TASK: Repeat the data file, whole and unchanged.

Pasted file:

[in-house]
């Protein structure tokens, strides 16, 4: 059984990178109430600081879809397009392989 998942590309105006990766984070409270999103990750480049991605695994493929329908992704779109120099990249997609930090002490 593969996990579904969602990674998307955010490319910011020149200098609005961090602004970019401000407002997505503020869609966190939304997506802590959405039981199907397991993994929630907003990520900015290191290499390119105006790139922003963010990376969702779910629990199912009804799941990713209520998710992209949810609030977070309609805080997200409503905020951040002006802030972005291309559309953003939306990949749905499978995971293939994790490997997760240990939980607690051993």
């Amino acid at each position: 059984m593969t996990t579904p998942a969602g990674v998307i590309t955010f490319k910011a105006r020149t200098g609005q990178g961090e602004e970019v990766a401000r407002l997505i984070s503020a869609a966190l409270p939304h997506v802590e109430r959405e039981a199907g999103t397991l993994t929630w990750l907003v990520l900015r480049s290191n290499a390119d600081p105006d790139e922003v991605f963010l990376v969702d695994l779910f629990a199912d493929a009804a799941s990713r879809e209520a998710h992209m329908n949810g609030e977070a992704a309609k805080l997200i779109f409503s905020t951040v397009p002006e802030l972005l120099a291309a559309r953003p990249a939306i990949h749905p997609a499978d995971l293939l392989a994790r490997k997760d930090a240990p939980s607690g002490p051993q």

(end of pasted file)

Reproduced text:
[in-house]
């Protein structure tokens, strides 16, 4: 059984990178109430600081879809397009392989 998942590309105006990766984070409270999103990750480049991605695994493929329908992704779109120099990249997609930090002490 593969996990579904969602990674998307955010490319910011020149200098609005961090602004970019401000407002997505503020869609966190939304997506802590959405039981199907397991993994929630907003990520900015290191290499390119105006790139922003963010990376969702779910629990199912009804799941990713209520998710992209949810609030977070309609805080997200409503905020951040002006802030972005291309559309953003939306990949749905499978995971293939994790490997997760240990939980607690051993």
């Amino acid at each position: 059984m593969t996990t579904p998942a969602g990674v998307i590309t955010f490319k910011a105006r020149t200098g609005q990178g961090e602004e970019v990766a401000r407002l997505i984070s503020a869609a966190l409270p939304h997506v802590e109430r959405e039981a199907g999103t397991l993994t929630w990750l907003v990520l900015r480049s290191n290499a390119d600081p105006d790139e922003v991605f963010l990376v969702d695994l779910f629990a199912d493929a009804a799941s990713r879809e209520a998710h992209m329908n949810g609030e977070a992704a309609k805080l997200i779109f409503s905020t951040v397009p002006e802030l972005l120099a291309a559309r953003p990249a939306i990949h749905p997609a499978d995971l293939l392989a994790r490997k997760d930090a240990p939980s607690g002490p051993q």